I liked the way she sat with one hand in her pants while we watched television in the afternoons. It just rested there, it wasn’t sexual, it wasn’t doing anything other than being really comfortable. And when I left I thought about her like that. I liked the way she got around without me. I liked thinking about her being alone almost as much as I liked being with her. I think that was part of it in those first few months I spent away from her. She didn’t need me. She didn’t need me the way I needed to be needed, and I got to really digging that about her. Sometimes days would pass and I’d wonder if she’d gotten along to being someone else, being with someone else. But it didn’t matter. She told me once, you can’t keep people. In fact, I sat across the table from her while she wrote an entire essay about that idea, that feeling, that fleeting fleetingness. She called it, the impossibility of forever. I remember that week more than the rest because that’s how I got the images of her alone stuck in my mind. While she worked it didn’t matter if I sat there or if I fried eggs or if I went for a run, or anything. While she worked, she was already always alone anyways. And like I said, I dig that about her, or I dug that about her. Being with her or not being with her seems to distort and negate any constant use of verb tense. For me she exists simultaneously in the past and the present, she is the imperfect tense.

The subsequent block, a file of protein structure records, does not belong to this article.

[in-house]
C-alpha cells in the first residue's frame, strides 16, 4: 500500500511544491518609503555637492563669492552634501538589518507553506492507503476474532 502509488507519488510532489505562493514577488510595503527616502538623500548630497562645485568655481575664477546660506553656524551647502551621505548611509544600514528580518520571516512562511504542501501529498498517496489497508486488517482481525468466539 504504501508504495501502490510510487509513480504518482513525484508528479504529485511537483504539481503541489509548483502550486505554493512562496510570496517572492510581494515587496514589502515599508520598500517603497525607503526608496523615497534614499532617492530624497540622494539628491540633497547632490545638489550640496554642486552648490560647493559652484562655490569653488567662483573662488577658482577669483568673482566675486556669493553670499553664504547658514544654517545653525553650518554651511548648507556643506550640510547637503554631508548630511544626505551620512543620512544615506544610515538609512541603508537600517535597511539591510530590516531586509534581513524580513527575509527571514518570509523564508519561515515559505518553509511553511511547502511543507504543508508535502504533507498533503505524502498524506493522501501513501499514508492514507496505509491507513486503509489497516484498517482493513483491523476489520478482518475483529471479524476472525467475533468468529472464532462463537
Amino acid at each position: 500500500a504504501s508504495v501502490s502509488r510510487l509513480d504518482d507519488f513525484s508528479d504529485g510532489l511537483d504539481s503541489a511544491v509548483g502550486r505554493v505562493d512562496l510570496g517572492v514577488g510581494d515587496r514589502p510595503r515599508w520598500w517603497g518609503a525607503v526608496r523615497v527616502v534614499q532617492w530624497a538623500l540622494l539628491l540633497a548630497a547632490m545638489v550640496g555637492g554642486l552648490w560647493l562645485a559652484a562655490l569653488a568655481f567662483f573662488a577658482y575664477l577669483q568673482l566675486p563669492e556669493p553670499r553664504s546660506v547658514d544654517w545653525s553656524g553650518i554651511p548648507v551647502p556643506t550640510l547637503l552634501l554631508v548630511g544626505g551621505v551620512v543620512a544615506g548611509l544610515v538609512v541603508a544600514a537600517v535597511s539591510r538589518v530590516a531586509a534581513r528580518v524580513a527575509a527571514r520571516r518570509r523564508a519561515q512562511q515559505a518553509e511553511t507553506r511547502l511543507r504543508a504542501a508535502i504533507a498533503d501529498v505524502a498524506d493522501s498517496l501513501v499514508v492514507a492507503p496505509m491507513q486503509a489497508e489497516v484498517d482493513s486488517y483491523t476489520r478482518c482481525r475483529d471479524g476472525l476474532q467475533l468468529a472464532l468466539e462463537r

Published by Erin Rose Belair
I am multi-genre writer specializing in travel, ad-copy, and nonfiction prose. A recent graduate with my MFA I am spending my new found time rambling around the world, practicing yoga, and searching for the best salad ever. View all posts by Erin Rose Belair